Rules for writing Hamza Posted by aziza on Mar 1, 2019 in Arabic Language, Grammar, Pronunciation
Hello again Arabic Blog readers! Apologies for not posting for a while!
In this post, I write about the rules for writing hamza (ء) in Arabic. This can be a very confusing aspect for learners of Arabic. As a general rule, hamza is often written with alif (أ) when it is used a consonant, e.g. in words like (أحمد، أمير، إسراء، أسامة). However, we cannot generalise this rule. Hamza is never written with alif when it is used a vowel (ا), e.g. in words like (باب، جمال، لامع، سماح). Moreover, hamza can appear in initial, medial and final positions. This post focuses on initial hamza, and where it should and should not be written.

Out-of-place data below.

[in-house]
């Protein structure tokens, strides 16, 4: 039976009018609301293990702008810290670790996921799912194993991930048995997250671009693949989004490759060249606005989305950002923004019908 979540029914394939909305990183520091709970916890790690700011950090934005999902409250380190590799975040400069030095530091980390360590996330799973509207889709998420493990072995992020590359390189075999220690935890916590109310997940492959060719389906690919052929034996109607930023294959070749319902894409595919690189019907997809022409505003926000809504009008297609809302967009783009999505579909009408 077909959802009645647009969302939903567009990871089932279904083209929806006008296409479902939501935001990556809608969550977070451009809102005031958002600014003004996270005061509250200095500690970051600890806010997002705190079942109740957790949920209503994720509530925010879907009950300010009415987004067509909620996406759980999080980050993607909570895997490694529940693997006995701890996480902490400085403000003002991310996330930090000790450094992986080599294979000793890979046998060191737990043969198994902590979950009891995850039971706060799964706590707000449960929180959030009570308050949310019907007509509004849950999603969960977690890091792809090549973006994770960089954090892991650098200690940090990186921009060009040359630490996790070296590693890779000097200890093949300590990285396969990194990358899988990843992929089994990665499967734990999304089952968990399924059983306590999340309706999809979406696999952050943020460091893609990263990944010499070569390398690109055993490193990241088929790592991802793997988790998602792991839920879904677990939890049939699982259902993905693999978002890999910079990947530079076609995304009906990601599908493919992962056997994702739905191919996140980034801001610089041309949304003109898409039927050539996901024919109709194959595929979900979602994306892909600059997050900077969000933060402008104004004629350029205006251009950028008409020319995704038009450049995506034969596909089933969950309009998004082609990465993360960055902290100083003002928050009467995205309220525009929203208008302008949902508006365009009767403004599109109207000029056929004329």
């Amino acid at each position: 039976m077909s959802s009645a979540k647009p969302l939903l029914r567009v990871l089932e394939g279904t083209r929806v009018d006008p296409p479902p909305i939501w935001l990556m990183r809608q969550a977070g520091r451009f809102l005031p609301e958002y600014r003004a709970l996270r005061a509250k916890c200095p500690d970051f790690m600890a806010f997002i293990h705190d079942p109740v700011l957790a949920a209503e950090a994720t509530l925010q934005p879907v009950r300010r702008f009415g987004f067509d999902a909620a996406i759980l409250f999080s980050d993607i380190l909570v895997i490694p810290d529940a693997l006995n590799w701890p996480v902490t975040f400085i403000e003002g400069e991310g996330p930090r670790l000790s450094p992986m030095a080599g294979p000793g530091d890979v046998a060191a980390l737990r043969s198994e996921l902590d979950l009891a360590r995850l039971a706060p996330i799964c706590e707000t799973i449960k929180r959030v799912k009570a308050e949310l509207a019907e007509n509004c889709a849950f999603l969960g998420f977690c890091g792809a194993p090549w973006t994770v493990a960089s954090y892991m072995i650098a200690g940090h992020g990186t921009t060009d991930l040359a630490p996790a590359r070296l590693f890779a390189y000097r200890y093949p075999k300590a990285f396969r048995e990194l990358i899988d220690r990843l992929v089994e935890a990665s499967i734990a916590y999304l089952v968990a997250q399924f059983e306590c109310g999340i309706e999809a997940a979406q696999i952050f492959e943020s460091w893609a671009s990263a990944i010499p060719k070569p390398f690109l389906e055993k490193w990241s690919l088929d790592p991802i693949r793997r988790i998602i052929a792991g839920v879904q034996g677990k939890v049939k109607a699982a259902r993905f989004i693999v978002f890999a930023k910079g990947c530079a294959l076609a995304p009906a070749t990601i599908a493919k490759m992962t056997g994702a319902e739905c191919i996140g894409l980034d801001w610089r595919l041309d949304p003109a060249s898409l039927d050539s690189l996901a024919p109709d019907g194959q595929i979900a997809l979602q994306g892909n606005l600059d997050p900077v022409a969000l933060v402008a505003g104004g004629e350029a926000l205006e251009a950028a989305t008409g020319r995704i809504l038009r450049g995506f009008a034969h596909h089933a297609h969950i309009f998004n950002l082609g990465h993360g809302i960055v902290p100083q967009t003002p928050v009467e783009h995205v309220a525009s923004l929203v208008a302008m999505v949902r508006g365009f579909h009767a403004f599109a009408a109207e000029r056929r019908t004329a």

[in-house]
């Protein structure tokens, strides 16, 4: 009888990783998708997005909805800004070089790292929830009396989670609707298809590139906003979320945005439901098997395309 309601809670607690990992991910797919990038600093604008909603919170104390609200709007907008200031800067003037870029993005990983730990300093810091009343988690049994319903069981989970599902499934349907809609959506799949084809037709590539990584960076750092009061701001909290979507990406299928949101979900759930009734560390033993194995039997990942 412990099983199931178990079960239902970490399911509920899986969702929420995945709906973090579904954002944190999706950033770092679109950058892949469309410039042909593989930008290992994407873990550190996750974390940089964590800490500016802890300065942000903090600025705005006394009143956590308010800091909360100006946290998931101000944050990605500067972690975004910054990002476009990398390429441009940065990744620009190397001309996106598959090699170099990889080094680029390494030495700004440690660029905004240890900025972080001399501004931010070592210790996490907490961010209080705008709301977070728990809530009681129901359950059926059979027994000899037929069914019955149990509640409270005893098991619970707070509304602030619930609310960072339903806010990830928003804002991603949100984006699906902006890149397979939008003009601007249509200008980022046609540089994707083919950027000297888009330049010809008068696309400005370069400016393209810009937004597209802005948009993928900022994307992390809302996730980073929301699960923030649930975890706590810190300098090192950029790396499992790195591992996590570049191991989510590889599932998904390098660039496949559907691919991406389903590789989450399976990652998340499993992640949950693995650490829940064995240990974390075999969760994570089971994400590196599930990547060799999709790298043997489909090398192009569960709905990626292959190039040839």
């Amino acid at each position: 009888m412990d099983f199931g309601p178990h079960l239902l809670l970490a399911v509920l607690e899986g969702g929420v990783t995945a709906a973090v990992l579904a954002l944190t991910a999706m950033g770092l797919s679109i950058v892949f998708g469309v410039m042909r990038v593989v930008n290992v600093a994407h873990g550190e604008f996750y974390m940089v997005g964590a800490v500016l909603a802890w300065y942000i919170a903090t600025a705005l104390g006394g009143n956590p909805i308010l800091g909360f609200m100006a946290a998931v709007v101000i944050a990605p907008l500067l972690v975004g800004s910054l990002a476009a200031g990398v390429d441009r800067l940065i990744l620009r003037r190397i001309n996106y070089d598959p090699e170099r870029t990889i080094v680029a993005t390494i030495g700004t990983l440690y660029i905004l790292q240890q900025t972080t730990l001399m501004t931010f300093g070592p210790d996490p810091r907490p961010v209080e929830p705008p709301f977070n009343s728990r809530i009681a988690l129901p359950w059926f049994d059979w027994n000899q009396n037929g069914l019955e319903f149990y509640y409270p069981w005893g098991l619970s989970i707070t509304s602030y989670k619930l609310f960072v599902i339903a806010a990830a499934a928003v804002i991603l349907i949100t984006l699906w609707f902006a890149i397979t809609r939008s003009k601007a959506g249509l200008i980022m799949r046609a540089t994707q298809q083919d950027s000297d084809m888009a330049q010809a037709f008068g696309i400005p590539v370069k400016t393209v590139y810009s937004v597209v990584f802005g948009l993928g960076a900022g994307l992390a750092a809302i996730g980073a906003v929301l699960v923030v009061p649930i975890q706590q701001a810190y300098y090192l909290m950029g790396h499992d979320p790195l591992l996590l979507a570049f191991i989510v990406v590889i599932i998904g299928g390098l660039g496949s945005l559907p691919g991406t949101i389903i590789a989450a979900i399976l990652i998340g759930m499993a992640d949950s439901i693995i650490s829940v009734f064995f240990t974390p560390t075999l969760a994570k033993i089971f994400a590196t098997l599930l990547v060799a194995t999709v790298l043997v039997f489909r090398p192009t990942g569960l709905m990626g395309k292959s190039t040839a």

Hamza should be written when it appears in pronunciation, e.g.
أتى أحمد إلى أخته.
Ahmed came to his sister.
However there are certain nouns that do not have hamza written at the beginning, e.g.
امرأة – woman
اثنين – two
اسم – name
ابن – son
ابنة – daughter
There are certain verb forms that do not have hamza written at the beginning, e.g.
Verbs with the pattern (افتعل) e.g. (احترم، اقترب، استمع)
Verbs with the pattern (انفعل) e.g. (انقلب، انكسر، انقطع)
Verbs with the pattern (استفعل) e.g. (استقبل، استخدم، استقال)
It should be noted that the verbal noun (المصدر) and imperatives (الأمر) of the same verb forms do not have hamza at the beginning.
Imperative verbs (الأمر) from verbs with the pattern (فعل), e.g. (اكتب، اقرأ، افتح) do not take an initial hamza either.
It should be noted that the definite article (ال) never takes a hamza on the first letter.
In my following post, I will write about the medial hamza! Until then!
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